Prof(1) Hz(2) Depth Dis(3) Top(4) Col(5) Mot(6) Nod(7) Structure(8) Consistence(9) Coating(10)

Matiz H/C Matiz H/C Dry Moist Wet
P1 A 0.35 Ab Sm 10YR 6/4 - - - ST, ME, GR SO FR SST/SPL -
2Btn1 0.70 Gr Sm 7.5YR 4/6 - - - ST, CO, PR HA FI VST/VPL c/d
3Btn2 1.05 Ab Sm 7.5YR 6/6 - - - ST, CO, PR HA FI ST/PL f/vf
4Cn 2.00+ - - 7.5YR 4/3 - - - MA SHA VFR SST/SPL -
P2 A 0.25 Gr Sm 10YR 4/2 - - - WE, VF, GR LO LO NST/NPL -
E 0.65 Ab Sm 7.5YR 6/3 - - - SG LO LO NST/NPL -
2Btn1 1.00 Gr Sm 7.5YR 4/6 - - - ST, ME, PR VHA VFI VST/VPL c/vf
2Btn2 1.50 Gr Sm 7.5YR 5/8 - - - ST, ME, PR VHA FI VST/VPL c/d
2Btnk 2.00+ - - 7.5YR 6/8 - - k ST, CO, PR HA FI VST/VPL c/d
P3 An 0.10 Gr Sm 7.5YR 7/1 - - - WE, VF, GR LO LO NST/NPL -
En 0.25 Ab Sm 10YR 8/1 - - - SG LO LO NST/NPL -
2Btn 0.60 Gr Ir 7.5YR 5/3 5YR 4/5 - ST, VC, PR VHA VFI VST/VPL a/f
3Btnk 1.15 Gr Ir 7.5YR 5/6 5YR 4/6 k ST, VC, PR HA FI VST/VPL a/f
4Cgn1 1.30 Ab Ir 7.5YR 6/2 5YR 5/6 - MA HA FR SST/SPL -
5Cgn2 1.80+ - - 7.5YR 6/2 5YR 5/6 - MA HA FR SST/SPL -
P4 A 0.15 Gr Sm 10YR 6/4 - - - WE, VF, GR LO LO NST/NPL -
E 0.35 Ab Sm 10YR 8/1 - - - SG LO LO NST/NPL -
Btn1 1.20 Gr Sm 7.5YR 4/6 - - - ST, ME, SB VHA VFI VST/VPL c/d
Btn2 1.55 Gr Sm 7.5YR 5/6 - - - ST, VC, SB VHA VFI VST/VPL c/d
2Cgn 2.00+ - - 7.5YR 4/2 - - - MA VHA FI VST/VPL -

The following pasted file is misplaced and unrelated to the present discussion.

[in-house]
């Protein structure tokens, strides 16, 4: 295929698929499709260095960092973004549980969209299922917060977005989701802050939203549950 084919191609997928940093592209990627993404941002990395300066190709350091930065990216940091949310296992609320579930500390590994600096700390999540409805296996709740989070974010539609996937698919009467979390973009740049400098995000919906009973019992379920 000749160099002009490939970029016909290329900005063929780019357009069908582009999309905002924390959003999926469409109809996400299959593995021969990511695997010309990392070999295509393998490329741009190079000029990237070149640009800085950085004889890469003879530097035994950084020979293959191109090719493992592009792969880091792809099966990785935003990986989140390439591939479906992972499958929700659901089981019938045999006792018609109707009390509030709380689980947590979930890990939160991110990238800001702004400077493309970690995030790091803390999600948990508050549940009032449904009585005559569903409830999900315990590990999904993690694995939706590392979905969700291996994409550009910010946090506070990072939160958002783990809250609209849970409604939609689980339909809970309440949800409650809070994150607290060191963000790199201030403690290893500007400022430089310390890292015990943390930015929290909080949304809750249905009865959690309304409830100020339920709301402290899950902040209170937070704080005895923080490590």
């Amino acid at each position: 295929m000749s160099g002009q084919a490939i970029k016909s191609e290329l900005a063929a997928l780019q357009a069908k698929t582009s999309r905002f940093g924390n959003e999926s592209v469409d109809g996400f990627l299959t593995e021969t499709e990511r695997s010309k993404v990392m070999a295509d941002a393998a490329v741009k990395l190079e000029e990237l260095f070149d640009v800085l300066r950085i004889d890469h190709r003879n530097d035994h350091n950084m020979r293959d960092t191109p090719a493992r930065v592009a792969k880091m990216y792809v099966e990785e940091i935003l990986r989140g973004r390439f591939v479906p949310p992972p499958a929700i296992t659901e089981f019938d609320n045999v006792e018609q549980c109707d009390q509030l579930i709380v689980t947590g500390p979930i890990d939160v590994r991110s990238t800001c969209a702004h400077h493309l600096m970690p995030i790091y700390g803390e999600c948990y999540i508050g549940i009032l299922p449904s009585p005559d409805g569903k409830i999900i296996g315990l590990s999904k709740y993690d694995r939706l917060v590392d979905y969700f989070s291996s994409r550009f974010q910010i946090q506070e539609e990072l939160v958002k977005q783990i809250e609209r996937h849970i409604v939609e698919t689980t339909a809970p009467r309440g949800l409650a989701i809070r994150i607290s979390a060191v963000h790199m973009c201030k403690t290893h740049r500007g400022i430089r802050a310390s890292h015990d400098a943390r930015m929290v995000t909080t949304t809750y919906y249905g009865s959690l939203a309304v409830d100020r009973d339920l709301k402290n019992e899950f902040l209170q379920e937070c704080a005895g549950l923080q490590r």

P5 A 0.20 Gr Sm 7.5YR 7/1 - - - SG LO LO NST/NPL -
En 1.00 Ab Br 10YR 8/1 - - Mn SG LO LO NST/NPL -
2Btgn1 1.30 Gr Ir 7.5YR 4/1 10R 4/8 Mn ST, ME, SB HA FI ST/PL a/vf
2Btgn2 1.60+ - - 10YR 4/1 10R 4/8 - ST, ME, SB HA VFI VST/VPL c/d

(1) Profile. (2) Horizon. (3) Distinctness: Ab = abrupt, Gr = gradual. (4) Topography: Sm = smooth, Ir = irregular, Br = broken. (5) Soil matrix color notation in Munsell Soil Chart Color: H = hue, C = Chroma. (6) Mottle color notation in Munsell Soil Chart Color. (7) nodule: k = carbonate, Mn = manganese and iron. (8) Structure: strong (ST), massive (MA), weak (WE), single grain (SG), medium (ME), coarse (CO), very fine (VF), very coarse (VC), granular (GR), prismatic (PR), subangular blocky (SA). (9) Consistence: soft (SO), hard (HA), slightly hard (SHA), loose (LO), very hard (VHA), friable (FR), firm (FI), very friable (VFR), very firm (VFI), slightly sticky (SST), very sticky (VST), sticky (ST), non-sticky (NST), slightly plastic (SPL), very plastic (VPL), plastic (PL), non-plastic (NPL). (10) Coating: common (c), distinct (d), faint (f), very few (v), and abundant (a).

In the uppermost horizons, which had a more sandy content than underlying horizons (Table 2), the structures appeared in single grains. The C horizons had a massive structure. The Bt horizons, with clay content ranging from 225 to 475 g kg-1, had a strong grade of structure, ranging in size from medium to very large, and of prismatic type for P1, P2, and P3; blocky subangular structures were observed for P4 and P5 (Table 1). In the P5 profile, a large concentration of Fe and Mn nodules was observed in the E and Btgn1 horizons.

Table 2 Soil particle analysis, horizons sampled for making thin sections, dating, and determining ages 

Prof(1) Hz(2) Clay Silt Total sand Thin(3) Dating(4) Age(5)
-------------------- g kg-1 -----------------
P1 A 15 27 58 - - -
2Btn1 33 37 30 X - -
3Btn2 23 2 75 - - -
4Cn 18 43 39 - - -
P2 A 10 29 61 - - -
E 10 29 61 - - -
2Btn1 30 37 33 X - -
2Btn2 28 43 30 - - -
2Btnk 30 57 13 X AMS/OSL 660/52,400
P3 An 9 24 67 - - -
En 8 7 86 - - -
2Btn 26 33 41 - - -
3Btnk 28 21 51 X - -
4Cgn1 9 6 85 - - -